A few hours later and after a few more miles of walking and talking with locals, we boarded the Metro and headed back toward out hotel, but not quite to our hotel. The next day, we were scheduled to take a train (not the Metro) from Lisbon to Madrid starting at the Orient train station in Lisbon. Not having a clue how to do that, we exited the Metro at the Orient train station to learn the system. And good it was that we did.

After learning the secrets of the Orient train station, we walked the mile between it and our hotel. Showers, and then we dressed for dinner. I always take a simple, black sport coat on my travels. Julie always takes a simple but elegant long dress. Dressed that way, the treatment we get compared to what other tourists in shorts and t-shirts get is significant. We were escorted to a very private table outside on a balcony overlooking the water.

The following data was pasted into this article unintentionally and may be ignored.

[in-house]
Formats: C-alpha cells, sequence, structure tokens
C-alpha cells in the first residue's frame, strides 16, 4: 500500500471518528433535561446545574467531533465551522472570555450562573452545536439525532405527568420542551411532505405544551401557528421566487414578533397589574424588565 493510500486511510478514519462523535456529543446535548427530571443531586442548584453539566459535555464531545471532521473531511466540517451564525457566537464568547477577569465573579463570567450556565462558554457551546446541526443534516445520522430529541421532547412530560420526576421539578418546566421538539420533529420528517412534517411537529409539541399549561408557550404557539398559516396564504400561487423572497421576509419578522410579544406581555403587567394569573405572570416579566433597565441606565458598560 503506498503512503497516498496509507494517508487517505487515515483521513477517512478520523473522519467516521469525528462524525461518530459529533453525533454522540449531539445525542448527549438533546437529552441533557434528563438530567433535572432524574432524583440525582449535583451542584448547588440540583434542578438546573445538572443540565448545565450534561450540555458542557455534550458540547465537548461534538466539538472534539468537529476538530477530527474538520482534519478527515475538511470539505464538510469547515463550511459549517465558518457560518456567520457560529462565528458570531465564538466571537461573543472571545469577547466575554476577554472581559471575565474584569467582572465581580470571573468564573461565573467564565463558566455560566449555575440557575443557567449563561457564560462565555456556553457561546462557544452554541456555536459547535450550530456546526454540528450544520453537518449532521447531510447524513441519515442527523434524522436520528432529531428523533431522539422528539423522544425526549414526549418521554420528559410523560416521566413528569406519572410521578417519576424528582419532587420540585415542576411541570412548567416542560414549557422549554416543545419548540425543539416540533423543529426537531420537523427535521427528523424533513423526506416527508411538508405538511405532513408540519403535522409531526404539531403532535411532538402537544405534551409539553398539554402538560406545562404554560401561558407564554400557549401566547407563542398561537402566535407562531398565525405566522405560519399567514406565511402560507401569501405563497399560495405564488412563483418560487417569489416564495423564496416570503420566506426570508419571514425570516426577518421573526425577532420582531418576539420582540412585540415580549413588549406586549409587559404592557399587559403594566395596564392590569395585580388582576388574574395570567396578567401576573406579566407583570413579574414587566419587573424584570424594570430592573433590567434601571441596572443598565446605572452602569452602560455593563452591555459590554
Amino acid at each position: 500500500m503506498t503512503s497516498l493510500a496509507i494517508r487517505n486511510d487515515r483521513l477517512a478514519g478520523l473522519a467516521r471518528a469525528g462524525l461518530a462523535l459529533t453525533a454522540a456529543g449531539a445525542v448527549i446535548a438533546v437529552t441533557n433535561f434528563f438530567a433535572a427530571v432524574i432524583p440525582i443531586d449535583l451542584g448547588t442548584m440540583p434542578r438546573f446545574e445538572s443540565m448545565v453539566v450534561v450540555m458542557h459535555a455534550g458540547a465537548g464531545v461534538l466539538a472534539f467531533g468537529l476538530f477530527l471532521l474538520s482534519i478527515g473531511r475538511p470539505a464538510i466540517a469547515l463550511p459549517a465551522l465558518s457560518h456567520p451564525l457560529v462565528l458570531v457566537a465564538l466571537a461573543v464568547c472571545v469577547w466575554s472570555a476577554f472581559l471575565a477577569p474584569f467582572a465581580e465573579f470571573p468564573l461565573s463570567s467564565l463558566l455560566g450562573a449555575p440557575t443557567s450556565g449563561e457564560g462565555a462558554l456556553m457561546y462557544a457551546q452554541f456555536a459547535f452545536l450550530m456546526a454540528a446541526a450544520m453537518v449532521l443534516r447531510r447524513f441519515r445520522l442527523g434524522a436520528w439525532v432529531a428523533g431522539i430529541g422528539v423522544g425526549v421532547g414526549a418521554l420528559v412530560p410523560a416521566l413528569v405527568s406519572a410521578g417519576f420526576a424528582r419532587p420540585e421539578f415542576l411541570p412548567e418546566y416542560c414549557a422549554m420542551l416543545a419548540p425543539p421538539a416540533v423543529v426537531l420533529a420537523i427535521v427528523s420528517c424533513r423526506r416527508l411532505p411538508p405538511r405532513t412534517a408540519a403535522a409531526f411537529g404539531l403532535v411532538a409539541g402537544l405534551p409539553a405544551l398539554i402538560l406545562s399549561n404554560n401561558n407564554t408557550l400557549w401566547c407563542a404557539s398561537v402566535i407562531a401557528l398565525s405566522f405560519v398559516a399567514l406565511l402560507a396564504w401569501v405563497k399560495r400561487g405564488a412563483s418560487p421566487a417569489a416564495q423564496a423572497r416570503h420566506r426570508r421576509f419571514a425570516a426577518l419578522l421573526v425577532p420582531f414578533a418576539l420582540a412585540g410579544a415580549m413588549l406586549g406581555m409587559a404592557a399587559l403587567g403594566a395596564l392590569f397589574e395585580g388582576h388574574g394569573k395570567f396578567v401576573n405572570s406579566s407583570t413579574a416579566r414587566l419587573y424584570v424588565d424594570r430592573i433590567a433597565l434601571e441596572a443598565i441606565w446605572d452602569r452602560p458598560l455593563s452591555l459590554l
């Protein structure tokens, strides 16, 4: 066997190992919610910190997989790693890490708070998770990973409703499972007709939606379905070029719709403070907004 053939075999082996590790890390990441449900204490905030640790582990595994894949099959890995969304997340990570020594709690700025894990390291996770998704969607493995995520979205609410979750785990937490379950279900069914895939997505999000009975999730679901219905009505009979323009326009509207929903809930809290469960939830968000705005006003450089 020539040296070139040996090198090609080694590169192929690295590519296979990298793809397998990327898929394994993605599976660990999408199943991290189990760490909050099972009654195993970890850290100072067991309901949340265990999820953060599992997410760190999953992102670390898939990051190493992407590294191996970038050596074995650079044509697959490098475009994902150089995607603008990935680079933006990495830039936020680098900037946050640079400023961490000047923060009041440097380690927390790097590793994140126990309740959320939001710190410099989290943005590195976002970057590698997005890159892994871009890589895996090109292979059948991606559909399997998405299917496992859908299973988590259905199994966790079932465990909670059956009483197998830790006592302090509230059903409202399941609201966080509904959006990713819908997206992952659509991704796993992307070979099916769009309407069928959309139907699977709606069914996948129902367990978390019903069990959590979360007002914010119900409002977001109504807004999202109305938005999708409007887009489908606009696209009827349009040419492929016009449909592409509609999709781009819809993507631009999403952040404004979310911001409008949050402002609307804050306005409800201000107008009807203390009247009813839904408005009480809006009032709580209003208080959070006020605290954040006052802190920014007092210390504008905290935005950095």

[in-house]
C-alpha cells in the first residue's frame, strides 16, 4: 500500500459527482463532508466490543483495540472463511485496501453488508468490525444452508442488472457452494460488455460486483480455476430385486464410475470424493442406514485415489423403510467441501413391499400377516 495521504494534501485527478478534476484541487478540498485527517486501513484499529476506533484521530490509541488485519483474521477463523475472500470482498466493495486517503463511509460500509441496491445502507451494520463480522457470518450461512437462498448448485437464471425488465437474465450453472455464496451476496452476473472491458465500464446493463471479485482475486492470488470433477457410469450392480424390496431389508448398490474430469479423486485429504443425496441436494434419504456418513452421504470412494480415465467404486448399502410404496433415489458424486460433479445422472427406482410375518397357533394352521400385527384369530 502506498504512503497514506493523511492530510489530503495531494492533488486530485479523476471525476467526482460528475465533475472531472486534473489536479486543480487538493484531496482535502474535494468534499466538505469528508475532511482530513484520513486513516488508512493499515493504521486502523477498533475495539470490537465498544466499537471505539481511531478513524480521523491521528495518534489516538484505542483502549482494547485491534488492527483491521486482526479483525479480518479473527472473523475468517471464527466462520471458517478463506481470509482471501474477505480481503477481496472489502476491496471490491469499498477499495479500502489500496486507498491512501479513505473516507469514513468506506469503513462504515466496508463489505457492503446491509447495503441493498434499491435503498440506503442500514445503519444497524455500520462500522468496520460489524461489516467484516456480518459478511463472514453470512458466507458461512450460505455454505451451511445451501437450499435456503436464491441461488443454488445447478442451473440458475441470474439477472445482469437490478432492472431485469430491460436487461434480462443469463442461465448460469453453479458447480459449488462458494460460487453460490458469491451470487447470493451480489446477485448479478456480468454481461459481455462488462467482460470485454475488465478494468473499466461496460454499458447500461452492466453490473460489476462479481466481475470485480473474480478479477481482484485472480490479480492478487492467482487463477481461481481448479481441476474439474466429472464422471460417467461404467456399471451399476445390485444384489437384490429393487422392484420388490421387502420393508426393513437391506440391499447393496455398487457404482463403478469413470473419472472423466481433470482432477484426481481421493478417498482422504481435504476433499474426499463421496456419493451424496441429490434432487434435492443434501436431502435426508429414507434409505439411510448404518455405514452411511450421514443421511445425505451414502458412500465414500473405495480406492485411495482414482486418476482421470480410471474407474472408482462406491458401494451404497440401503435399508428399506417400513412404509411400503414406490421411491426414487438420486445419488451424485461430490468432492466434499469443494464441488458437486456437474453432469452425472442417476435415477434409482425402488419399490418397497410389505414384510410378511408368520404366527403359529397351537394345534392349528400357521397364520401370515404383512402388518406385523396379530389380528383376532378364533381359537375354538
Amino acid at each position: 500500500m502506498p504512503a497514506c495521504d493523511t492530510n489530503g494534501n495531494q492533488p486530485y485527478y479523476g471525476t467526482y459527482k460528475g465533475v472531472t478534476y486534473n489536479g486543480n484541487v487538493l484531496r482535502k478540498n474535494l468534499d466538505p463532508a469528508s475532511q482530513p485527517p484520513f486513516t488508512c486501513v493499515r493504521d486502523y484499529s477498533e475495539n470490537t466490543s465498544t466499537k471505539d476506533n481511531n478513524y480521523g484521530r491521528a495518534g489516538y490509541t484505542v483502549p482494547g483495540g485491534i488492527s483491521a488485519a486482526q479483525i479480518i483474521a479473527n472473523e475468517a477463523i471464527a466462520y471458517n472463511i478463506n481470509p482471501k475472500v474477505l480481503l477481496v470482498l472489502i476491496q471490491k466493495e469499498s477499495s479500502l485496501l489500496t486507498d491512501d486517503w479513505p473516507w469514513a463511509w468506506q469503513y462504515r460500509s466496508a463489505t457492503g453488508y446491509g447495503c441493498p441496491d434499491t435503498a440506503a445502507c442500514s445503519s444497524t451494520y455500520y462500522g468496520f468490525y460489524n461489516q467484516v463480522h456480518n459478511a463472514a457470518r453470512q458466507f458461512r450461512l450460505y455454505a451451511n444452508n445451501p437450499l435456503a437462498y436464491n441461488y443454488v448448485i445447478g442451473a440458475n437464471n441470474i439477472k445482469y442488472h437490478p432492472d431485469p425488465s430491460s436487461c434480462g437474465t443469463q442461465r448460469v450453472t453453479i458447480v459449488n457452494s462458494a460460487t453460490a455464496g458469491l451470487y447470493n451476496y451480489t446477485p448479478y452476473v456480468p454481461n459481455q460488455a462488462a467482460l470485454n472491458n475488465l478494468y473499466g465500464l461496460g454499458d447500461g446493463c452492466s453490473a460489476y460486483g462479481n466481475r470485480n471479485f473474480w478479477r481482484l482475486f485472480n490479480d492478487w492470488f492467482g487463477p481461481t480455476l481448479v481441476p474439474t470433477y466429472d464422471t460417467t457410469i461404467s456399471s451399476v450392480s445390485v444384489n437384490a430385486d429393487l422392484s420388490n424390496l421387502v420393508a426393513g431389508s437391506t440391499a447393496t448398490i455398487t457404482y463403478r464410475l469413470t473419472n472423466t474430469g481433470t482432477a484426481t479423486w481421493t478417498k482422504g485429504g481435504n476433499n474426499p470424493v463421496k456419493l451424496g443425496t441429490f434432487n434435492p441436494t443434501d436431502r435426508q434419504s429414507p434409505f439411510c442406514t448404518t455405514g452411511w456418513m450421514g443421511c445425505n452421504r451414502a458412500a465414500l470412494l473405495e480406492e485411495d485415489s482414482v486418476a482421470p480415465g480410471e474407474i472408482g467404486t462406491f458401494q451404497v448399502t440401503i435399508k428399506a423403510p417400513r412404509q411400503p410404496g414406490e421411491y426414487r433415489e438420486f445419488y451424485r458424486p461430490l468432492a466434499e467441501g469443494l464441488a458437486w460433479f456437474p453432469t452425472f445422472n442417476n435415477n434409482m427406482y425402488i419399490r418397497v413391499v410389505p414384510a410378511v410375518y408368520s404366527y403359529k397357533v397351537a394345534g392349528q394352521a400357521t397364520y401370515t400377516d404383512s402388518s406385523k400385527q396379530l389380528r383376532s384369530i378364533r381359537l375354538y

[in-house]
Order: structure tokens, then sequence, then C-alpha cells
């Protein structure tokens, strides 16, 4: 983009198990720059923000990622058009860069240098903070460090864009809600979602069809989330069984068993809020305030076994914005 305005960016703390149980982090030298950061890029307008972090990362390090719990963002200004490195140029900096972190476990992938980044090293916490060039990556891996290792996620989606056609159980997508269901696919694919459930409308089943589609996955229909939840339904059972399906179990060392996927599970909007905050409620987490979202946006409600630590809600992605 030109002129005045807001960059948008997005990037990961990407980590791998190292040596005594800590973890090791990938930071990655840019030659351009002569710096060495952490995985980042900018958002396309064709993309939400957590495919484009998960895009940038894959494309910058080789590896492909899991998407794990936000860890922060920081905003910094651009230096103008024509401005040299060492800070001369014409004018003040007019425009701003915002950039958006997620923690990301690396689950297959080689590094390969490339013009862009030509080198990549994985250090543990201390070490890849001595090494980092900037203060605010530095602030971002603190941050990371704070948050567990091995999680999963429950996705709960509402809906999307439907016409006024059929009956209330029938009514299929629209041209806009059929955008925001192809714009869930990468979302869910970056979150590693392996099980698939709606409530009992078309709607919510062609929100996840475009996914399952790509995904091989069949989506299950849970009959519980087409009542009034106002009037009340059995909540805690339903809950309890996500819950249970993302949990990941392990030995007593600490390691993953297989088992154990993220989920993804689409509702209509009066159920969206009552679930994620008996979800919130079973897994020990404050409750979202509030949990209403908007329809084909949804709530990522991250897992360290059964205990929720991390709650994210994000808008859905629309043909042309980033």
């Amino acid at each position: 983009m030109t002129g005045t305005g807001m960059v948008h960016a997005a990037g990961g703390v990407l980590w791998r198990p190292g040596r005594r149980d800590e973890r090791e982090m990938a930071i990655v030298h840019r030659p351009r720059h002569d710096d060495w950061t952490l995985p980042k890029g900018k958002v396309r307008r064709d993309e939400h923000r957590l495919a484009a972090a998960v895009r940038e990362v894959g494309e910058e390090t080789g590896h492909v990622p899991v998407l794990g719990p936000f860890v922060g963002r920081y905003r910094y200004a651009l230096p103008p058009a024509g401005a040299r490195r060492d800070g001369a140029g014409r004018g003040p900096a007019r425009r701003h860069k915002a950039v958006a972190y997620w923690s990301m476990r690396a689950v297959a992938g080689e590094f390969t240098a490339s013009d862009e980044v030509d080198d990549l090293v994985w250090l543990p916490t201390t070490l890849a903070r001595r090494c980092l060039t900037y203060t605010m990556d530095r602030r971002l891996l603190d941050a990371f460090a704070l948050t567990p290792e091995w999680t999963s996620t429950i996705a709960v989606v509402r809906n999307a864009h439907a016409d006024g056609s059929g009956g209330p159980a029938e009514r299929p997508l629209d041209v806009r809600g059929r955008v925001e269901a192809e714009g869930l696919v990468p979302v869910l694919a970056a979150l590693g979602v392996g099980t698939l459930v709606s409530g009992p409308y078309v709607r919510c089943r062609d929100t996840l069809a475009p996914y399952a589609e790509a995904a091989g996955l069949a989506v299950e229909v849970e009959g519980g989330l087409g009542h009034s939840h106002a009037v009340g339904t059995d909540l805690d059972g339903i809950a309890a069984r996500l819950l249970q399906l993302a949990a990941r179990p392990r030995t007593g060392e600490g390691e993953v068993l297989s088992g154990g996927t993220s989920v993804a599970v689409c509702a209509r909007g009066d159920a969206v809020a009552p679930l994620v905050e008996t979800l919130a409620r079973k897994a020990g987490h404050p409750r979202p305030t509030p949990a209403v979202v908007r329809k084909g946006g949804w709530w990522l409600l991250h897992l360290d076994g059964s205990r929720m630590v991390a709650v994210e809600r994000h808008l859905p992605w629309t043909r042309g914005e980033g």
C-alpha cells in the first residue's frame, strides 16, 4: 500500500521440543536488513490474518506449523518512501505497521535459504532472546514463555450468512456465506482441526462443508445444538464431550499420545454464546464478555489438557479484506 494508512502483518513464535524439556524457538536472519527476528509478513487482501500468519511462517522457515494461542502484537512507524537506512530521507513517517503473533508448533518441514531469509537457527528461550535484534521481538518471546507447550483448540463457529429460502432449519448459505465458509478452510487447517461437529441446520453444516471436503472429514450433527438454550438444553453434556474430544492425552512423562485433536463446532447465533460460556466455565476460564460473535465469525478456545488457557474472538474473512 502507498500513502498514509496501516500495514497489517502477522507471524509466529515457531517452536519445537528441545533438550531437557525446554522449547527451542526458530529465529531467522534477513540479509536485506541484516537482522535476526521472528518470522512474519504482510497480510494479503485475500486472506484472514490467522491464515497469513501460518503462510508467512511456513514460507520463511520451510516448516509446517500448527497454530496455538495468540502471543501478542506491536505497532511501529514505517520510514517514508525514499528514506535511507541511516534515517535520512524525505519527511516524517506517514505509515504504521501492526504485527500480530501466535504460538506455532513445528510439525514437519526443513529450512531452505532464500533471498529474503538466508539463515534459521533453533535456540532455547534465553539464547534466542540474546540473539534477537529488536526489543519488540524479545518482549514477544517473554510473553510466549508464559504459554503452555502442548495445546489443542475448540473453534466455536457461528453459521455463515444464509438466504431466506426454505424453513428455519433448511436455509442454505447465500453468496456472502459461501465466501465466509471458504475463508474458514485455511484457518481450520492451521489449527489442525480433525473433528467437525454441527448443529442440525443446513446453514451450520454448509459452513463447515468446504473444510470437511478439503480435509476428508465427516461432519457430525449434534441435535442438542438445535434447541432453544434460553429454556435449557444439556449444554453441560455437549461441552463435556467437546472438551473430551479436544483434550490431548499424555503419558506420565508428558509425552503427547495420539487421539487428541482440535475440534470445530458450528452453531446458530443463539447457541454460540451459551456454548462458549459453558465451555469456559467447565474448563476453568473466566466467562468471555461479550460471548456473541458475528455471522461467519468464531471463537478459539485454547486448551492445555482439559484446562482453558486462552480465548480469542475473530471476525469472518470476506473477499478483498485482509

During and after ordering, we engaged our waiter in small talk. We told him how much we had enjoyed our short time in Portugal, talked about the beauty of the country and the friendliness of the people, and the historical role Portugal has played on the world stage. He beamed. As we ate, more of the staff stopped to talk, including the maitre’d, the chef, and the general manager. We talked about cooking styles, culture, history, politics, economics, and people. Next we knew, the general manager had produced an elegant tray of desserts, several bottles of Port, an array of glasses, and a chair to join us. In the blink of an eye, it was midnight.